It might seem romantic to be part of a writing couple. You can swap work and give each other feedback, commiserate over rejections, and more generally share your love for language. Then again, it might sound like a nightmare. If you're full-time writers working from home, what could be worse than being cooped up in the same place trying to concentrate after a miserable fight the night before? In terms of your careers, would you have a friendly competition, or is that an oxymoron?
Maybe a romantic partnership between writers is part dream, part nightmare—or simply something in between. In a recent Off the Shelf essay published in the Los Angeles Times, Joanna Smith Rakoff, author of A Fortunate Age, reflects on her marriage to poet Evan Smith Rakoff. She says the high points of her relationship are "when we're both happily productive, furiously typing in our tiny offices at either side of the apartment, or when one is writing so well that the other becomes productive almost by osmosis."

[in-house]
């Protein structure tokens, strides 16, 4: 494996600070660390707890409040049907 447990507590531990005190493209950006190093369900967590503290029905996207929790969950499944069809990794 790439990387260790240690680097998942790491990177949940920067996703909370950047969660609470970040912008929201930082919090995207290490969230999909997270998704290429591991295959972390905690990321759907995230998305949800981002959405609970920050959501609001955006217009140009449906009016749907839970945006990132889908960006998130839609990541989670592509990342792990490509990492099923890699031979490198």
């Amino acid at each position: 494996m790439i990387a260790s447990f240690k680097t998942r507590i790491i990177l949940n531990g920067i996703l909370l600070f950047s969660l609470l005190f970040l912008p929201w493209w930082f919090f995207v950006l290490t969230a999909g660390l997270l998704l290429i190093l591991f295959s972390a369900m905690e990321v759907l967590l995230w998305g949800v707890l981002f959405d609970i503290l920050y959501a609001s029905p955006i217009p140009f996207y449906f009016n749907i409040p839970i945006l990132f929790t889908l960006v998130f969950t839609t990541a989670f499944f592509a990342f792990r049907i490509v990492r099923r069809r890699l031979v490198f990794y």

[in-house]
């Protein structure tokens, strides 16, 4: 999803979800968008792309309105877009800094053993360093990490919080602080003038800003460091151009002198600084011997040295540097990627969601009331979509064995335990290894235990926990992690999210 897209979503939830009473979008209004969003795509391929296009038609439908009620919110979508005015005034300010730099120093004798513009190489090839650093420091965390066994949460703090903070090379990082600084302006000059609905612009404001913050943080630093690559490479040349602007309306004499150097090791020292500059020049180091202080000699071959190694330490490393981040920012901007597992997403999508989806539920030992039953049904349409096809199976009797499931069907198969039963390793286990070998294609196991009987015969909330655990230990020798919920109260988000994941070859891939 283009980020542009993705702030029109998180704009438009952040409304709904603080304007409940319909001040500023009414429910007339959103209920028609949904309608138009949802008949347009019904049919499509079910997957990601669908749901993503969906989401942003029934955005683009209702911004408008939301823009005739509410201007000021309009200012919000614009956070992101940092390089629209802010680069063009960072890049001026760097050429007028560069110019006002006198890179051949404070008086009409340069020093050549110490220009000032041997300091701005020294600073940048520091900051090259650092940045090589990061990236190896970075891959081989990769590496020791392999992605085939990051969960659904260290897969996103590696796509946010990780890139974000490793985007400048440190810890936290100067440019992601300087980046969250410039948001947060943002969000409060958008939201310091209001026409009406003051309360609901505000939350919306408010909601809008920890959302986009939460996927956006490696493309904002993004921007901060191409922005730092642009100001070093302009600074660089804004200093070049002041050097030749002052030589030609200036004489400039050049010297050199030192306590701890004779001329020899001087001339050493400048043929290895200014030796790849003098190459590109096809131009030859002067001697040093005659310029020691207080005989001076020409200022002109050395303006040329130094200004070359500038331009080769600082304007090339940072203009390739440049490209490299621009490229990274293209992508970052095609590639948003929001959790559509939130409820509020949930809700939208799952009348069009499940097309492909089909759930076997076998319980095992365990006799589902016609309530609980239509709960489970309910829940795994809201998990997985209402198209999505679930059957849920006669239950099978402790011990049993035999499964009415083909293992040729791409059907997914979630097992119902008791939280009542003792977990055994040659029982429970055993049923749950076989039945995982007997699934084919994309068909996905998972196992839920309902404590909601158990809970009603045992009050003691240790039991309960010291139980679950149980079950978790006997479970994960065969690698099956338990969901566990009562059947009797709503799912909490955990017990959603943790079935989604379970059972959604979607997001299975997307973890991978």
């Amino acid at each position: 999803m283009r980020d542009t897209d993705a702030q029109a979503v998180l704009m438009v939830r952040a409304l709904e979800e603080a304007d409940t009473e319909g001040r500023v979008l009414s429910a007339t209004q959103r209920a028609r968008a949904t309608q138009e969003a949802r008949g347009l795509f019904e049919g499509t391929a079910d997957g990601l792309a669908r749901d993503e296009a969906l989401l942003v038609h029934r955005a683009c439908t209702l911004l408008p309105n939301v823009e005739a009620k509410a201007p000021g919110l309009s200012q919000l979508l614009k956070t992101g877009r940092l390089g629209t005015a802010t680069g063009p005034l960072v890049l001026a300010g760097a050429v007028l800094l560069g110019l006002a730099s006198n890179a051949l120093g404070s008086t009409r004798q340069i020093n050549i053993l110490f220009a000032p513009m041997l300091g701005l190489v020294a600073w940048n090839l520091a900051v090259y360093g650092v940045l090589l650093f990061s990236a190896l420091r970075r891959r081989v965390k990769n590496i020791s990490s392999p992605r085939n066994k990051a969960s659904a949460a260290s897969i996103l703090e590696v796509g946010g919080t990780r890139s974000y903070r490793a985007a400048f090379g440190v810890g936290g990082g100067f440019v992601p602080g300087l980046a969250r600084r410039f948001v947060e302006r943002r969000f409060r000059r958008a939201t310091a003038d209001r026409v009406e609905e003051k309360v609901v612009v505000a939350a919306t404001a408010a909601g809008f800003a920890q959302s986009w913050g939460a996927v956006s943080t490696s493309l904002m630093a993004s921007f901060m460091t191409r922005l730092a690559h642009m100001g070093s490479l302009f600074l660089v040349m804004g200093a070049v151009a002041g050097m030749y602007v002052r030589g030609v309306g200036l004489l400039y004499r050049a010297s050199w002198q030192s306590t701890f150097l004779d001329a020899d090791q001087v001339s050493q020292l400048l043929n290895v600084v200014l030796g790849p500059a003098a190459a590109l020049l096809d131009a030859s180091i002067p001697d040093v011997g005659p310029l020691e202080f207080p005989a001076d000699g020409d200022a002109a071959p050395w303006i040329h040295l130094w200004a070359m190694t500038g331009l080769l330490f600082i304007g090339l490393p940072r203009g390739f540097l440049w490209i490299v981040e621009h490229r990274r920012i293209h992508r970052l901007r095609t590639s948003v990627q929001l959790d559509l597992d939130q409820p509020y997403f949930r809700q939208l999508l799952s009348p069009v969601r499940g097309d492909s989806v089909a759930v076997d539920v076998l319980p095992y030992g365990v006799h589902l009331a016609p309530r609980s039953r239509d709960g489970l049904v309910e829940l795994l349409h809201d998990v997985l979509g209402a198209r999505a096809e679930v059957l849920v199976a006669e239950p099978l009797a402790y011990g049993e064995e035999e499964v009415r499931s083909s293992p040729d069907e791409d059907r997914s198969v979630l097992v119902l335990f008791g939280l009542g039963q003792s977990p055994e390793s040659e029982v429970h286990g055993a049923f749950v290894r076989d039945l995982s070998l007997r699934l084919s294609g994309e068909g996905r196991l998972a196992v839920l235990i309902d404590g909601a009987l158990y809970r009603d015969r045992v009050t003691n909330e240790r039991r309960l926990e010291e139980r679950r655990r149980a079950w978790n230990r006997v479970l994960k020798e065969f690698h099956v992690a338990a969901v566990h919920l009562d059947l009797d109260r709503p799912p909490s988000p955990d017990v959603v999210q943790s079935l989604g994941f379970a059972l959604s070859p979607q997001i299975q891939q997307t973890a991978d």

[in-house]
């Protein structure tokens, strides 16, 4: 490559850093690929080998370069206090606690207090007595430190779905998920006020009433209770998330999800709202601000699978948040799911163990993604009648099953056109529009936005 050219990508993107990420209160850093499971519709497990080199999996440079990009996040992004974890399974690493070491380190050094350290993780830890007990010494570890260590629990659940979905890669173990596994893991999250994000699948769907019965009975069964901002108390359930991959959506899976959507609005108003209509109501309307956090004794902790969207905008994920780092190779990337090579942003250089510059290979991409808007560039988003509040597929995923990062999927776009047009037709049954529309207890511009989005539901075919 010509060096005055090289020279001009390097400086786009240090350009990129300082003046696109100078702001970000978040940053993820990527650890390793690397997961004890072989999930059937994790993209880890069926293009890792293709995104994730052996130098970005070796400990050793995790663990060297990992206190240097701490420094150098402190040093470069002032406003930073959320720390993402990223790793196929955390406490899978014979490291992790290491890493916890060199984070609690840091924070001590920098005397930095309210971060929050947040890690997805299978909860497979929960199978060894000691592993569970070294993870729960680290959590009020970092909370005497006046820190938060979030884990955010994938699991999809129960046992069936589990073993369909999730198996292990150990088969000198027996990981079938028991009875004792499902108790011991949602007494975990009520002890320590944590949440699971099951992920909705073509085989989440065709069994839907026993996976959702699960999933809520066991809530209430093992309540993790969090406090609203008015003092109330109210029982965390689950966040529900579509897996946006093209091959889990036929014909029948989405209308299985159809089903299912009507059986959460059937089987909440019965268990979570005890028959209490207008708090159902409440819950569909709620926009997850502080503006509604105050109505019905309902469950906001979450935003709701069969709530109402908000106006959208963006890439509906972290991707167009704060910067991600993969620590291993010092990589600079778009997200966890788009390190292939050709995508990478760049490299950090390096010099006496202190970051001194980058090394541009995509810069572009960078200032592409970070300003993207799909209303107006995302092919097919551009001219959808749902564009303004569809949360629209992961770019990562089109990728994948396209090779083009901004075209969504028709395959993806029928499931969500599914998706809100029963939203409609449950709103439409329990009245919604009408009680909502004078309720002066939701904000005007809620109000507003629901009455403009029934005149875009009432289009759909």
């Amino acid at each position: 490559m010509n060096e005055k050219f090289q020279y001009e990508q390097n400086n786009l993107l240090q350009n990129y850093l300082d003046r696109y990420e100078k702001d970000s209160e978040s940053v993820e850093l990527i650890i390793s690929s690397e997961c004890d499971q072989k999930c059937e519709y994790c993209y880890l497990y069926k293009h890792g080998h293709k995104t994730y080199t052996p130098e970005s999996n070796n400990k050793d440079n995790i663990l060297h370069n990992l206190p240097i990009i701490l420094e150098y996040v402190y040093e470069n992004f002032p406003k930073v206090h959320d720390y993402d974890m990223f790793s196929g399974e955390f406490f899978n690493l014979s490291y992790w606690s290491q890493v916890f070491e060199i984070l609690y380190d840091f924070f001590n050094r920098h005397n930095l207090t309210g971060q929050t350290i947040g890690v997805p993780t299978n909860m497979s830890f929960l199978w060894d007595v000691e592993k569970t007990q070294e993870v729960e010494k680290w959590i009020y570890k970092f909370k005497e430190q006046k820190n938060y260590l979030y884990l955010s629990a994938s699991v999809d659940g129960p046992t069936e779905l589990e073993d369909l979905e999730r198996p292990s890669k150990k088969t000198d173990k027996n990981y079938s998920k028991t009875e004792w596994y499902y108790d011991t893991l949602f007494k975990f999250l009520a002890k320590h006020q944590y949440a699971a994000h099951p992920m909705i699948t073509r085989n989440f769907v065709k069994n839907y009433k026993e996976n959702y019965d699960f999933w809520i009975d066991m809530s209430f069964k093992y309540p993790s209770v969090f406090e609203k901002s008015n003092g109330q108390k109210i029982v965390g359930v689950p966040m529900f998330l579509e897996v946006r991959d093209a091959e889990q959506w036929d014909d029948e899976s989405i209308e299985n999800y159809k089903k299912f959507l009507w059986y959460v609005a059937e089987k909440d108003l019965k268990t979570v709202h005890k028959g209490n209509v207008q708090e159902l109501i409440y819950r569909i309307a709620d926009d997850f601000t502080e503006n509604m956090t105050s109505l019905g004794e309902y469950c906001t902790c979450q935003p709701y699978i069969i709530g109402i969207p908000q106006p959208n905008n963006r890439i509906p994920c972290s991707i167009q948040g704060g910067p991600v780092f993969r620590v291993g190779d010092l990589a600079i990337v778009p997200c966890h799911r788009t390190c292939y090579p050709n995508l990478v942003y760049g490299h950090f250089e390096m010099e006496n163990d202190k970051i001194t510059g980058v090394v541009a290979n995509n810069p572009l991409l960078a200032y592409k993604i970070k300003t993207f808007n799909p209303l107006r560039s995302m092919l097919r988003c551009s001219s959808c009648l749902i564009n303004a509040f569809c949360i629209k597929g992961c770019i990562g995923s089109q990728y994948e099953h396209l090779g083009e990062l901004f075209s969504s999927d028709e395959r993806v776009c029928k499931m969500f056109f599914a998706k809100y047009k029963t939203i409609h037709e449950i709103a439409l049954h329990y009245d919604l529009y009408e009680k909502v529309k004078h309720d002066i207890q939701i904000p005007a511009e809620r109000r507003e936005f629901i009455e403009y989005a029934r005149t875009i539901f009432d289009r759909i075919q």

Her thoughtful piece, which goes into the sensitive issue of money (sensitive for couples and writers alike!), is worth reading in full. "I have sometimes wondered—particularly now that we have two children—if having more money, and earning it in a way that has nothing to do with writing, wouldn't actually allow us more freedom as writers," she says.
And on a lighter note, take this fun writing couples quiz to match up 10 novelists to their writer spouses.
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